Okay, I used the word "obfuscation" a total of three times in three sentences. Perhaps my sentences would have been more aesthetically appealing if I had substituted an instance or two of "obfuscate" with a word such as "confuse" or a phrase such as "muddy the intellectual waters." Kugelmass has the Ph.D. in English, so I'm happy to learn from him here. Writing is a skill, and it takes work.
But critical thinking is a skill, too, and it also takes work. From the point of view of critical thinking, the deeper, more important issue at hand is not whether I should have used the word "obfuscations" three times, but whether my use of the word "obfuscation" (even three times) is justified by evidence. (Note: The meaning of "obfuscation" is clear, even though I used the word three times.)
The careful thinker should ask:
Is there good evidence for VDB's claim that Hildebrandt obfuscated (i.e., that Hildebrandt added confusion, muddied the intellectual waters) over at the Facebook group VDB mentioned in the above quote from Kugelmass? And what about the evidence for VDB's claim that Hildebrandt obfuscated over at VDB's blog, a claim that Kugelmass doesn't quote? Is this evidence for Hildebrandt's obfuscation good, too?
In VDB's extended critique of Hildebrandt's extended critique, VDB argues that Hildebrandt commits 10 major logical fallacies as well as other errors—do Hildebrandt's multiple mistakes constitute further obfuscation/ muddying the intellectual waters?
By taking the focus off the more important matters, is Kugelmass's fuss over three instances of the term "obfuscation" a case of obfuscation as well?
Kugelmass quotes me as follows: "For the sake of clarity, I think that the Bible teaches that it is sin/ immoral to engage in sexual relations outside of a one-man-one-woman marriage relationship."
As a critique of my view, Kugelmass writes: "And yet, it totally doesn’t. See, for example, The Book of Genesis, Chapter 19 (incidentally, it’s easy to find Genesis, since it’s the first book)."
To substantiate his point that the Bible "totally doesn't" teach what I claim it teaches, Kugelmass quotes Genesis 19: 30-36 (the passage in which Lot's daughters get Lot drunk and have sex with him):
30 And Lot went up out of Zoar, and dwelt in the mountain, and his two daughters with him; for he feared to dwell in Zoar: and he dwelt in a cave, he and his two daughters. 31 And the firstborn said unto the younger, Our father is old, and there is not a man in the earth to come in unto us after the manner of all the earth: 32 Come, let us make our father drink wine, and we will lie with him, that we may preserve seed of our father. 33 And they made their father drink wine that night: and the firstborn went in, and lay with her father; and he perceived not when she lay down, nor when she arose. 34 And it came to pass on the morrow, that the firstborn said unto the younger, Behold, I lay yesternight with my father: let us make him drink wine this night also; and go thou in, and lie with him, that we may preserve seed of our father. 35 And they made their father drink wine that night also: and the younger arose, and lay with him; and he perceived not when she lay down, nor when she arose. 36 Thus were both the daughters of Lot with child by their father.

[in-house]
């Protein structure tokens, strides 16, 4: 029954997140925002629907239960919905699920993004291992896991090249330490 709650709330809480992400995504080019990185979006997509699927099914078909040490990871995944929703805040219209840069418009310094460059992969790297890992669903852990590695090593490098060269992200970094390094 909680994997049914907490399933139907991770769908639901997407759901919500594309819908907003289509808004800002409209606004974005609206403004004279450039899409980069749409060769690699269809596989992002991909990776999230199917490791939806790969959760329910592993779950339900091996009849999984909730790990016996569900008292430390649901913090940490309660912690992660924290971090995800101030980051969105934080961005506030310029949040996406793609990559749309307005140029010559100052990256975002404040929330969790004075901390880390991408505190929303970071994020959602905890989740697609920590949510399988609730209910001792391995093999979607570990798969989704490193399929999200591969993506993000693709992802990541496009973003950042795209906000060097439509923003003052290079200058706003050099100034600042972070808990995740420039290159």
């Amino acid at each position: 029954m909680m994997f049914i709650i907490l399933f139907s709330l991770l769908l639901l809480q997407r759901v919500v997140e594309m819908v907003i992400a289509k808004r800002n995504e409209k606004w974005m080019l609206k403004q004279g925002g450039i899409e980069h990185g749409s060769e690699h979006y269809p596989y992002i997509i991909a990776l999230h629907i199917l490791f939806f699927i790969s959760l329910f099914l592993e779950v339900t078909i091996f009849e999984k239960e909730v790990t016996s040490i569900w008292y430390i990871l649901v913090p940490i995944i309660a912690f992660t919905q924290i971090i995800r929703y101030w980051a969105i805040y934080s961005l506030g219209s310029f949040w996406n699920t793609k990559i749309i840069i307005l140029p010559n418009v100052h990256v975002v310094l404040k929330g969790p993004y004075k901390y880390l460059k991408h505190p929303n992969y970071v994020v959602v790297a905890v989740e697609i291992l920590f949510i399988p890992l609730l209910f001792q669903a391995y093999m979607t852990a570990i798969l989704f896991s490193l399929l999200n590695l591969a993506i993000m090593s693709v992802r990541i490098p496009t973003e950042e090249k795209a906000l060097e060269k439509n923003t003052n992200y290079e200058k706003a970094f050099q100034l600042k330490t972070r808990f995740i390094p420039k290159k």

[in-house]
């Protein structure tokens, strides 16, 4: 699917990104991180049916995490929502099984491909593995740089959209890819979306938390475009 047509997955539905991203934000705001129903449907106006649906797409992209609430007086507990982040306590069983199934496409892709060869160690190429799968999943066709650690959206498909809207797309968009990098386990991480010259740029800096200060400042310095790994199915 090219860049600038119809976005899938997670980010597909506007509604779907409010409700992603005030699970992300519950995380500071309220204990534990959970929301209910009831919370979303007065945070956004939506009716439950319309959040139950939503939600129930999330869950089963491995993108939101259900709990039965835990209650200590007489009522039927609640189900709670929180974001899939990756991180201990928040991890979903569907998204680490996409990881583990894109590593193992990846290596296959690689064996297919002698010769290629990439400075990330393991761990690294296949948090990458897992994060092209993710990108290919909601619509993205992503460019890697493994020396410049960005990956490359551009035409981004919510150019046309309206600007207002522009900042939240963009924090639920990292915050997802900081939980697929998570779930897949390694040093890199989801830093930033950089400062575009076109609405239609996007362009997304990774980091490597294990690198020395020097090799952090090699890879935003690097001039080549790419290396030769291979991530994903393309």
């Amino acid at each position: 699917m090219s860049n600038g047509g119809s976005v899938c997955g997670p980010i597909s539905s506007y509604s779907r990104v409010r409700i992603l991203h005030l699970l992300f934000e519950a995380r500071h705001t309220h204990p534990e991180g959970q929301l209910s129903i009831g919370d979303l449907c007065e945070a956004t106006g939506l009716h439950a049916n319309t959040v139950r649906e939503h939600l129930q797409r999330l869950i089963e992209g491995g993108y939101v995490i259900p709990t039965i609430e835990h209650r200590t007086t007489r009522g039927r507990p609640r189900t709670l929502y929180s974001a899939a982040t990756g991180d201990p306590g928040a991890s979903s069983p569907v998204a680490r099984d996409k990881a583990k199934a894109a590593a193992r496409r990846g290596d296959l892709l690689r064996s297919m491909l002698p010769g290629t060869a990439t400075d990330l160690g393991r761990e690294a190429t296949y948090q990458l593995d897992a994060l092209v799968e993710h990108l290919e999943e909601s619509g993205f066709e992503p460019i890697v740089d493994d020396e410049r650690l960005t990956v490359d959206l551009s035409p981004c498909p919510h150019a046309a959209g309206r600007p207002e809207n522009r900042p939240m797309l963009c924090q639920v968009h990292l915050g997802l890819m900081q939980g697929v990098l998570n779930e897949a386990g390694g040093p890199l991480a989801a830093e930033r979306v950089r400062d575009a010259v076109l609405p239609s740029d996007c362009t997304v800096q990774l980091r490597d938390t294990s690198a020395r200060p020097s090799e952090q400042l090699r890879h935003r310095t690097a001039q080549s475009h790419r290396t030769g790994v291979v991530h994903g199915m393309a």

Clearly, Kugelmass takes Genesis 19 to be a counterexample to my claim that the Bible teaches that sexual relations outside of a one-man-one-woman marriage relationship are sin/ immoral. (In a comment to Jeremy Bergen, Kugelmass says he—Kugelmass—is using the passage to illustrate that the biblical text and my view are contradictory.)
Questions for further thought:
VDB's claim that the Bible teaches sex outside of one-man-one-woman marriage is sin/ immoral means that the Bible prescribes sexual relations to occur in one-man-one-woman marriage only (and proscribes deviations). Is there a contradiction occurring between, on the one hand, the claim that the Bible prescribes sex occurs only in one-man-one-woman marriage, and, on the other hand, a biblical text that describes Lot's daughters having sex with Lot? (Hint: A contradiction occurs when something is both asserted and denied at the same time and in the same sense/ respect.)
The passage Kugelmass quotes describes the sexual relations that Lot's daughters had with their father when he was drunk—does the passage also prescribe these sexual relations? The passage records an incident—does the passage also say the incident ought to occur?
For Kugelmass's contradiction charge to stick requires that there isn't a shift in sense of the assertions at hand—so is Kugelmass misunderstanding a descriptive passage as a prescriptive passage?
(In another comment Kugelmass says the passage tacitly accepts incest. Yeah right. In another comment Kugelmass says he doesn't take the Bible as an authority on sexual conduct. Okay, but this doesn't justify misinterpreting a descriptive text as a prescriptive text.)
Kugelmass dismisses my appeal to cumulative case arguments as absurd.